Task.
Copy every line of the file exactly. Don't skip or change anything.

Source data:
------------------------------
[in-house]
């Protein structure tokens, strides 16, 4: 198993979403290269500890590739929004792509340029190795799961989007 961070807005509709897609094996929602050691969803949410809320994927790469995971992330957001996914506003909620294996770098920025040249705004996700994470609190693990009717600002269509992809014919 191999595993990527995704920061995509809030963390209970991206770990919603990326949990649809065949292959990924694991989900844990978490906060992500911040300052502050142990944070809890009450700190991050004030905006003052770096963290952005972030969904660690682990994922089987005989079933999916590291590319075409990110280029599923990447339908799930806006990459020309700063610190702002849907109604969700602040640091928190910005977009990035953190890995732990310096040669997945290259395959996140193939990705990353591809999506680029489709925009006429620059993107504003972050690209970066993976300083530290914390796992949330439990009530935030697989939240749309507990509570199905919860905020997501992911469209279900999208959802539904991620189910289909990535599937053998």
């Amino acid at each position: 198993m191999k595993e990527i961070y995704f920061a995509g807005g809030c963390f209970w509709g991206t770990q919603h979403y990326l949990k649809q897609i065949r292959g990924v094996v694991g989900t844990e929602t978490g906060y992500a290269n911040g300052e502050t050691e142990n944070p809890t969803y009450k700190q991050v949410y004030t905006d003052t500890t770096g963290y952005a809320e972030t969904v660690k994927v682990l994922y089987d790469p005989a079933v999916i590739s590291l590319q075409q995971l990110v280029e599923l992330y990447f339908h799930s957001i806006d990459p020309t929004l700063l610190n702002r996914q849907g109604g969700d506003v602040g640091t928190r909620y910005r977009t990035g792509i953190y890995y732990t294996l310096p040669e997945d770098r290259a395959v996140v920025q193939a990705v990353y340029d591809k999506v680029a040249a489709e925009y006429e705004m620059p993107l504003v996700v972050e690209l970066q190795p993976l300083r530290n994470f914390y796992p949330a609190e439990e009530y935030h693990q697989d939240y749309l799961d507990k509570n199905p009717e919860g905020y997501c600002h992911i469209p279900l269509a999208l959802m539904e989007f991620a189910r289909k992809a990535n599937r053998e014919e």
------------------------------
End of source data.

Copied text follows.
[in-house]
């Protein structure tokens, strides 16, 4: 198993979403290269500890590739929004792509340029190795799961989007 961070807005509709897609094996929602050691969803949410809320994927790469995971992330957001996914506003909620294996770098920025040249705004996700994470609190693990009717600002269509992809014919 191999595993990527995704920061995509809030963390209970991206770990919603990326949990649809065949292959990924694991989900844990978490906060992500911040300052502050142990944070809890009450700190991050004030905006003052770096963290952005972030969904660690682990994922089987005989079933999916590291590319075409990110280029599923990447339908799930806006990459020309700063610190702002849907109604969700602040640091928190910005977009990035953190890995732990310096040669997945290259395959996140193939990705990353591809999506680029489709925009006429620059993107504003972050690209970066993976300083530290914390796992949330439990009530935030697989939240749309507990509570199905919860905020997501992911469209279900999208959802539904991620189910289909990535599937053998």
């Amino acid at each position: 198993m191999k595993e990527i961070y995704f920061a995509g807005g809030c963390f209970w509709g991206t770990q919603h979403y990326l949990k649809q897609i065949r292959g990924v094996v694991g989900t844990e929602t978490g906060y992500a290269n911040g300052e502050t050691e142990n944070p809890t969803y009450k700190q991050v949410y004030t905006d003052t500890t770096g963290y952005a809320e972030t969904v660690k994927v682990l994922y089987d790469p005989a079933v999916i590739s590291l590319q075409q995971l990110v280029e599923l992330y990447f339908h799930s957001i806006d990459p020309t929004l700063l610190n702002r996914q849907g109604g969700d506003v602040g640091t928190r909620y910005r977009t990035g792509i953190y890995y732990t294996l310096p040669e997945d770098r290259a395959v996140v920025q193939a990705v990353y340029d591809k999506v680029a040249a489709e925009y006429e705004m620059p993107l504003v996700v972050e690209l970066q190795p993976l300083r530290n994470f914390y796992p949330a609190e439990e009530y935030h693990q697989d939240y749309l799961d507990k509570n199905p009717e919860g905020y997501c600002h992911i469209p279900l269509a999208l959802m539904e989007f991620a189910r289909k992809a990535n599937r053998e014919e």